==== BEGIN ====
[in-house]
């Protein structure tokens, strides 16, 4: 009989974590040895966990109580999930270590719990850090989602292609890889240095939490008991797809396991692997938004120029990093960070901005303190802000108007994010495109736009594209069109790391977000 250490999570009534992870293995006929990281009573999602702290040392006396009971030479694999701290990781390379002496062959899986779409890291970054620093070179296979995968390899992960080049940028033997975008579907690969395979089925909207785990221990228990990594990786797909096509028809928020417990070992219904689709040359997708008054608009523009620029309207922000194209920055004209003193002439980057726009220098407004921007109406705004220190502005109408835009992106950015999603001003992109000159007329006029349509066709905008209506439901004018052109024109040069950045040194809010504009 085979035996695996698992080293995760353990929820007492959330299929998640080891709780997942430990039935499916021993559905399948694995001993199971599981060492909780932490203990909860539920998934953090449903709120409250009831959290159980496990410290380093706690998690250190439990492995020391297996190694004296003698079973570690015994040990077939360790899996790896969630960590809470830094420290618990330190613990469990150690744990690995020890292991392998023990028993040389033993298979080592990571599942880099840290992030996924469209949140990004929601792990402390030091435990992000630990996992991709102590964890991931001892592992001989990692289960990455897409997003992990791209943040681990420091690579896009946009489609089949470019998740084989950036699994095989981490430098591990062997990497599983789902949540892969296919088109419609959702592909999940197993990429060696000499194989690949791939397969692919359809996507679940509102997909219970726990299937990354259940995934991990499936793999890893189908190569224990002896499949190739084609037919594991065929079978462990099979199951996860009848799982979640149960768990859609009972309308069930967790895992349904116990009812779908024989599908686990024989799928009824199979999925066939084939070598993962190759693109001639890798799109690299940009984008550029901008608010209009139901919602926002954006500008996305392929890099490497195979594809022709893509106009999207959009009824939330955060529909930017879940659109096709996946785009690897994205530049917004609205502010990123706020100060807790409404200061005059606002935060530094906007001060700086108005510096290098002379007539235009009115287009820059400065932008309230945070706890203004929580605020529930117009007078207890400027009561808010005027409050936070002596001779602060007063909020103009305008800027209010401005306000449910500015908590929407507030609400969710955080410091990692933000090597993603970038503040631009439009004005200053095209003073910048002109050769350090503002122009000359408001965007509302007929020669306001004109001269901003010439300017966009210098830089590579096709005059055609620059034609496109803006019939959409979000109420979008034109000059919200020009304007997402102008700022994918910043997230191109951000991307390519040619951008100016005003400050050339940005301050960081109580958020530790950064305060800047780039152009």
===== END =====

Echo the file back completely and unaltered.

[in-house]
């Protein structure tokens, strides 16, 4: 009989974590040895966990109580999930270590719990850090989602292609890889240095939490008991797809396991692997938004120029990093960070901005303190802000108007994010495109736009594209069109790391977000 250490999570009534992870293995006929990281009573999602702290040392006396009971030479694999701290990781390379002496062959899986779409890291970054620093070179296979995968390899992960080049940028033997975008579907690969395979089925909207785990221990228990990594990786797909096509028809928020417990070992219904689709040359997708008054608009523009620029309207922000194209920055004209003193002439980057726009220098407004921007109406705004220190502005109408835009992106950015999603001003992109000159007329006029349509066709905008209506439901004018052109024109040069950045040194809010504009 085979035996695996698992080293995760353990929820007492959330299929998640080891709780997942430990039935499916021993559905399948694995001993199971599981060492909780932490203990909860539920998934953090449903709120409250009831959290159980496990410290380093706690998690250190439990492995020391297996190694004296003698079973570690015994040990077939360790899996790896969630960590809470830094420290618990330190613990469990150690744990690995020890292991392998023990028993040389033993298979080592990571599942880099840290992030996924469209949140990004929601792990402390030091435990992000630990996992991709102590964890991931001892592992001989990692289960990455897409997003992990791209943040681990420091690579896009946009489609089949470019998740084989950036699994095989981490430098591990062997990497599983789902949540892969296919088109419609959702592909999940197993990429060696000499194989690949791939397969692919359809996507679940509102997909219970726990299937990354259940995934991990499936793999890893189908190569224990002896499949190739084609037919594991065929079978462990099979199951996860009848799982979640149960768990859609009972309308069930967790895992349904116990009812779908024989599908686990024989799928009824199979999925066939084939070598993962190759693109001639890798799109690299940009984008550029901008608010209009139901919602926002954006500008996305392929890099490497195979594809022709893509106009999207959009009824939330955060529909930017879940659109096709996946785009690897994205530049917004609205502010990123706020100060807790409404200061005059606002935060530094906007001060700086108005510096290098002379007539235009009115287009820059400065932008309230945070706890203004929580605020529930117009007078207890400027009561808010005027409050936070002596001779602060007063909020103009305008800027209010401005306000449910500015908590929407507030609400969710955080410091990692933000090597993603970038503040631009439009004005200053095209003073910048002109050769350090503002122009000359408001965007509302007929020669306001004109001269901003010439300017966009210098830089590579096709005059055609620059034609496109803006019939959409979000109420979008034109000059919200020009304007997402102008700022994918910043997230191109951000991307390519040619951008100016005003400050050339940005301050960081109580958020530790950064305060800047780039152009």